Black Gold opens atmospherically with a mouth organ reminiscent of School by Supertramp before Wilsher’s piano underpins some finely judged vocals before we move into much more sinister ground as keyboard stabs and synth effects create an ominous soundscape in what feels like some sort of urban modern spaghetti western! Rippling keyboards and guitars change the perspective into a much more uplifting latter part and bring an impressive song to a close. The Viewers sounds uncannily like Tears for Fears in places with some flowing guitar from Aedan Neale and solid, rhythmic bass from Kyle Jones, underlining the ’80s pedigree of this band. However, this is a song which is left a little in the shadows from following the dramatic Black Gold. Rob Wilsher is clearly a very skilled keyboardist and he features in the introduction to title song Crimson Stone, before acoustic guitars join under soft half spoken vocals of Ford. This is a song which demonstrates more of the potential of this band as it flows along with an impressive and interesting array of sounds and musical themes in a cohesive manner.

So, where do Multi Story fit in with the new progressive music scene of this era?

There are definitely more than just echoes of the ’80s ‘neo-prog’ bands in their style and repertoire, with clear comparisons to Fish-era Marillion. After such a long hiatus it is perhaps understandable that this is a band that in some ways is looking back to the era from where it originated before it feels more confident in striking out in the more contemporary prog music scene. In the context of artists such as Big Big Train, Frost*, IQ, The Gift, Cosmograf and Steven Wilson releasing albums of undoubtedly very high class and striking imagination in the last couple of years it is clear that Multi Story are competing in a very competitive and creative musical environment. For instance, Multi Story’s contemporaries and apparent inspirations, Marillion, have just released an album that is being regarded by some as debatably one of the best in their career, but it has to be said that this is a band that is unrecognisable from its ’80s heyday as they have evolved so significantly. Multi Story have undoubted musical skills, and this is clearly an album written and recorded with some considerable skill and imagination, which will definitely appeal to fans of that style of music. Nevertheless, with such a promising ‘re-birth’ they may need to consider whether their musical template and DNA needs reinvigorating for their next album as times and expectations have moved on considerably in the time they have been ‘asleep’ as a band.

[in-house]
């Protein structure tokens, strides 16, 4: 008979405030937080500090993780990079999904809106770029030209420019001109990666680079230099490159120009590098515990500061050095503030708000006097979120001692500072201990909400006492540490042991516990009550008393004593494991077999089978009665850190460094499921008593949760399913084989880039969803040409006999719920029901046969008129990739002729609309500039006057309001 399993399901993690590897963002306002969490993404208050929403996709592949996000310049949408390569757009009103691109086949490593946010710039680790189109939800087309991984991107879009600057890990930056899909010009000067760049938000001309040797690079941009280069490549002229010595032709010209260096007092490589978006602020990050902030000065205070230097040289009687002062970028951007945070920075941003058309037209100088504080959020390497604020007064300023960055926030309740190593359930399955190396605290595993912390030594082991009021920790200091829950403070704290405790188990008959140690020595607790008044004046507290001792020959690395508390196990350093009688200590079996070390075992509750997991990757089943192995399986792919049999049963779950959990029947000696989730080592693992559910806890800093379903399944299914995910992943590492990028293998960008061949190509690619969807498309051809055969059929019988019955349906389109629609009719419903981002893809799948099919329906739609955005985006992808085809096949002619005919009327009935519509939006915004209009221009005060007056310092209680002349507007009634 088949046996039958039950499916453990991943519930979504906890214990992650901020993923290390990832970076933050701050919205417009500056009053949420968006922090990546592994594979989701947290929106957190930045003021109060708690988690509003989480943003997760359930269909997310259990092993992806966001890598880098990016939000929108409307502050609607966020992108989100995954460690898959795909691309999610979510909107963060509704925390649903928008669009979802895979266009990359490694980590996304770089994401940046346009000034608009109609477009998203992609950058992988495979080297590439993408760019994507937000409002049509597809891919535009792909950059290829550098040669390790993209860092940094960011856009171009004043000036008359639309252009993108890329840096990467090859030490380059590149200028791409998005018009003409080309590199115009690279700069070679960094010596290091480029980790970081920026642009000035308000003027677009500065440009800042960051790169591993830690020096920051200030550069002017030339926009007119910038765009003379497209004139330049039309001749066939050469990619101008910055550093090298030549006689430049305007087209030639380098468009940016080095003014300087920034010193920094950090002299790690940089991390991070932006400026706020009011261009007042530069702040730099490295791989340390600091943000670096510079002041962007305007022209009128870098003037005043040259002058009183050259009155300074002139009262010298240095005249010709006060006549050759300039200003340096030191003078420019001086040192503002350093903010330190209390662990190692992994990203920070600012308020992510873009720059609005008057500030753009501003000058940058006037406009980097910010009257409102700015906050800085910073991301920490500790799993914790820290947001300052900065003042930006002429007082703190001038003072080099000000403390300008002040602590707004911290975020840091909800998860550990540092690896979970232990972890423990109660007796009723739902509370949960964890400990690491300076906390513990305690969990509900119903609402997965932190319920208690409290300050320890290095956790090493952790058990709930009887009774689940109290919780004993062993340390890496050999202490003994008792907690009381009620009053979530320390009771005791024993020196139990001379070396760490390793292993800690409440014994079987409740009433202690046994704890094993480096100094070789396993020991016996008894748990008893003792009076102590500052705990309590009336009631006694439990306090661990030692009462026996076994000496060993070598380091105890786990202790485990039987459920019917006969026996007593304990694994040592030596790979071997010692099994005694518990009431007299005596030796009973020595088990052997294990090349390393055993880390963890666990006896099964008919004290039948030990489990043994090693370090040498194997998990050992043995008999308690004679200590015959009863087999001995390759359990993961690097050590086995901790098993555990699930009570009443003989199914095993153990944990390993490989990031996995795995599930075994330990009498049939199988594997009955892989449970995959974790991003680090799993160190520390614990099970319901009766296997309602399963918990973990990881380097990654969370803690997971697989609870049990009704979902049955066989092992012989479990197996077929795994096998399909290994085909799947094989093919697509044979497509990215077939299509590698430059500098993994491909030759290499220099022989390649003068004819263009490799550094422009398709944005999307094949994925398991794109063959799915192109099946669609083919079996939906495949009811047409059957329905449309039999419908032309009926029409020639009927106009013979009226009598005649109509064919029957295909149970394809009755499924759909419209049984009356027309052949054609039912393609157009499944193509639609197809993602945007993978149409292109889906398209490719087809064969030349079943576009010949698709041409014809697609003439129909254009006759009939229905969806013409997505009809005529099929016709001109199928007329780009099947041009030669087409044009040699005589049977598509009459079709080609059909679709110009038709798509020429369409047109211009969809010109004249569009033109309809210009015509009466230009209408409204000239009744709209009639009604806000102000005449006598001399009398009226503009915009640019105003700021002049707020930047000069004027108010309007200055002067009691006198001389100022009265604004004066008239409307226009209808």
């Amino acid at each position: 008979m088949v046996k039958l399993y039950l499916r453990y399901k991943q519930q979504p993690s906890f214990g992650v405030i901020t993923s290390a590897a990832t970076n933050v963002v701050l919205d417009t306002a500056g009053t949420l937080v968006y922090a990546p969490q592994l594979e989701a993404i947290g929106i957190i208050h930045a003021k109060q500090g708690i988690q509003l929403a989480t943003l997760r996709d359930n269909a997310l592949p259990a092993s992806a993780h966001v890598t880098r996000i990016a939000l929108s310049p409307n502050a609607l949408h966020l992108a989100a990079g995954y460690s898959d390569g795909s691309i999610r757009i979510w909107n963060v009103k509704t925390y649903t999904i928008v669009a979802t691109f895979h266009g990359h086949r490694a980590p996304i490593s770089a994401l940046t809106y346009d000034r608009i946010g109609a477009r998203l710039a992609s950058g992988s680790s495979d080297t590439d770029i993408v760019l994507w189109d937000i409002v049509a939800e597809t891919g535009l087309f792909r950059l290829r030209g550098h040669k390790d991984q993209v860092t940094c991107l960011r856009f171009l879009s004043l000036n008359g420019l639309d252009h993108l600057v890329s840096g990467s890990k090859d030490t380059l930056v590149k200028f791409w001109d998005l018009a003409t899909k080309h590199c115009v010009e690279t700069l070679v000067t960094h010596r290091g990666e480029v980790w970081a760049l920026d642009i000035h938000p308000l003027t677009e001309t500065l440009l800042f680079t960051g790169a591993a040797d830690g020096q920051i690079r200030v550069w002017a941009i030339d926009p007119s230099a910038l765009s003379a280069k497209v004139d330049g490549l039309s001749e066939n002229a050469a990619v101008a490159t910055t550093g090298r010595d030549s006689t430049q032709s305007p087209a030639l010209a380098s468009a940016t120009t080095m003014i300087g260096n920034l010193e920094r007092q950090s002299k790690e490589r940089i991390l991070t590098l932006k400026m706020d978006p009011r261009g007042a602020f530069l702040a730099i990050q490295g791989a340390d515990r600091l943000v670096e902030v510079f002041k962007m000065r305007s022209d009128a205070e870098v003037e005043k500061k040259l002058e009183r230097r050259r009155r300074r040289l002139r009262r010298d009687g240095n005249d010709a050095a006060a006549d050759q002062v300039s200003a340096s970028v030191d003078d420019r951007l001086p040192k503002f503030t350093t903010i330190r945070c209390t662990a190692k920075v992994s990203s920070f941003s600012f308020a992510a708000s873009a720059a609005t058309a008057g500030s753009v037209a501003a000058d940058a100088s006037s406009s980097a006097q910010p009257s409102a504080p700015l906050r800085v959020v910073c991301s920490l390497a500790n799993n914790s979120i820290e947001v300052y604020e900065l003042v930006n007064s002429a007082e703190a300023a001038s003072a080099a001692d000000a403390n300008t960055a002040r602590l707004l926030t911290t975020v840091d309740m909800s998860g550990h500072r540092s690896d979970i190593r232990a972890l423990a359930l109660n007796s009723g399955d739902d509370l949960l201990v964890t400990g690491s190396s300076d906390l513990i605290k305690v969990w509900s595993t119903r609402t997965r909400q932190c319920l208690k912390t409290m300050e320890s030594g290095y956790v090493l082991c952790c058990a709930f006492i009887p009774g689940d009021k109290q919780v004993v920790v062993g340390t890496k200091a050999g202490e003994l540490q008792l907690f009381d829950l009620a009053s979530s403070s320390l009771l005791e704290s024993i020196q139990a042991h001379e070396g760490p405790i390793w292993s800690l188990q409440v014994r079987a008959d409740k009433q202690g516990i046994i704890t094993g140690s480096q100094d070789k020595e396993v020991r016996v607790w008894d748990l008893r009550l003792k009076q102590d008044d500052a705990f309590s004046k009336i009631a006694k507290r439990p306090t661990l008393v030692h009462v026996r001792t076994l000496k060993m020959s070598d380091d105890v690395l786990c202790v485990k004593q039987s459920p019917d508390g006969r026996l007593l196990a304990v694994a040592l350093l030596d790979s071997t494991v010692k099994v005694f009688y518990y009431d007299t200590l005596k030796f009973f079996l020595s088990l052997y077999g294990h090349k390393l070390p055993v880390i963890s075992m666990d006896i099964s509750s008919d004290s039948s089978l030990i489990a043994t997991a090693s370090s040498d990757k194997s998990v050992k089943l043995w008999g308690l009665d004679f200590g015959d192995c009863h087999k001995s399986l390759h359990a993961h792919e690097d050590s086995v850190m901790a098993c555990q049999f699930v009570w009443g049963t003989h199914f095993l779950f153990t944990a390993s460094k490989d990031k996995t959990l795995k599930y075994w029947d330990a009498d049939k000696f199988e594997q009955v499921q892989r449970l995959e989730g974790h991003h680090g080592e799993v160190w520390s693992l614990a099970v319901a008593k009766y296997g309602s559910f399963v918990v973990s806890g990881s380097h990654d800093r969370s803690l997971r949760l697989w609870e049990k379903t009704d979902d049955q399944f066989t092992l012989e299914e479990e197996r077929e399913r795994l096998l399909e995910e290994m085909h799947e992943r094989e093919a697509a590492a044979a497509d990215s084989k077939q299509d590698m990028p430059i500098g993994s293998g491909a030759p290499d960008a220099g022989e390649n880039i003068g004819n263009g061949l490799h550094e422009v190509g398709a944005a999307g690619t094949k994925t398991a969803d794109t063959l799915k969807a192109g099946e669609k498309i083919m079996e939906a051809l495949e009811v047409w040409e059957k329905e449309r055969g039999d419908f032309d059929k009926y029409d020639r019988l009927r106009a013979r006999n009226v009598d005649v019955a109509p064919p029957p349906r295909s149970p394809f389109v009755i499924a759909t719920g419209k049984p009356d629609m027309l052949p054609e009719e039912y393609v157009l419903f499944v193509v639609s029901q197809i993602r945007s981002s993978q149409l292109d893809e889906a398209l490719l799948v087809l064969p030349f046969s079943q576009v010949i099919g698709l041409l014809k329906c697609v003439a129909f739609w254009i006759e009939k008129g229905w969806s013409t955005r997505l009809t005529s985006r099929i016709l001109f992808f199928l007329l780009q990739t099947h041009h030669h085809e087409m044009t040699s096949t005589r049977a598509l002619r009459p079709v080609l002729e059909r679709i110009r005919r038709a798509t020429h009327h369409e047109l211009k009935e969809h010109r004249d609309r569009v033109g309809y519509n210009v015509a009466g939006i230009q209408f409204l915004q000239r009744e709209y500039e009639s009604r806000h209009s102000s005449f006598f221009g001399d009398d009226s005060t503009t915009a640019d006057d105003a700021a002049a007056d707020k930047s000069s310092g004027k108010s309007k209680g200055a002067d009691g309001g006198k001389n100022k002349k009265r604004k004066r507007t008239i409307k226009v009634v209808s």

TRACK LISTING
01. Murmuration (8:31)
02. Sly Dream Catcher (6:03)
03. 12:16 (6:36)
04. Tutankhamun (8:39)
05. White Star (5:40)
06. Black Gold (9:42)
07. The Viewers (4:48)
08. Crimson Stone (10:52)

Total Time – 60:51

MUSICIANS
Paul Ford – Vocals, Acoustic Guitar
Rob Wilsher – Keyboards & Programming
Aedan Neale – Electric & Acoustic Guitars
Jordan Neale – Drums & Percussion
Kyle Jones – Bass Guitar

ADDITIONAL INFO
Record Label: F2 Music
Country of Origin: U.K.
Year of Release: 2016

PREVIOUS ALBUMS
– East West (1985)
– Through Your Eyes (1987)

LINKS
Multi Story – Website | Facebook

Tags:



Back to Top ↑
  • Big BIg Train – Victorian Brickwork

  • The Mute Gods – We Can’t Carry On

  • Tim Bowness – Distant Summers

  • Maschine – Megacyma

  • Stick Men – Prog Noir

  • Progression – Noxologic

  • Lite – D

  • Zhaoze – Intoxicatingly Lost

  • Thence – It Is Truth That Liberates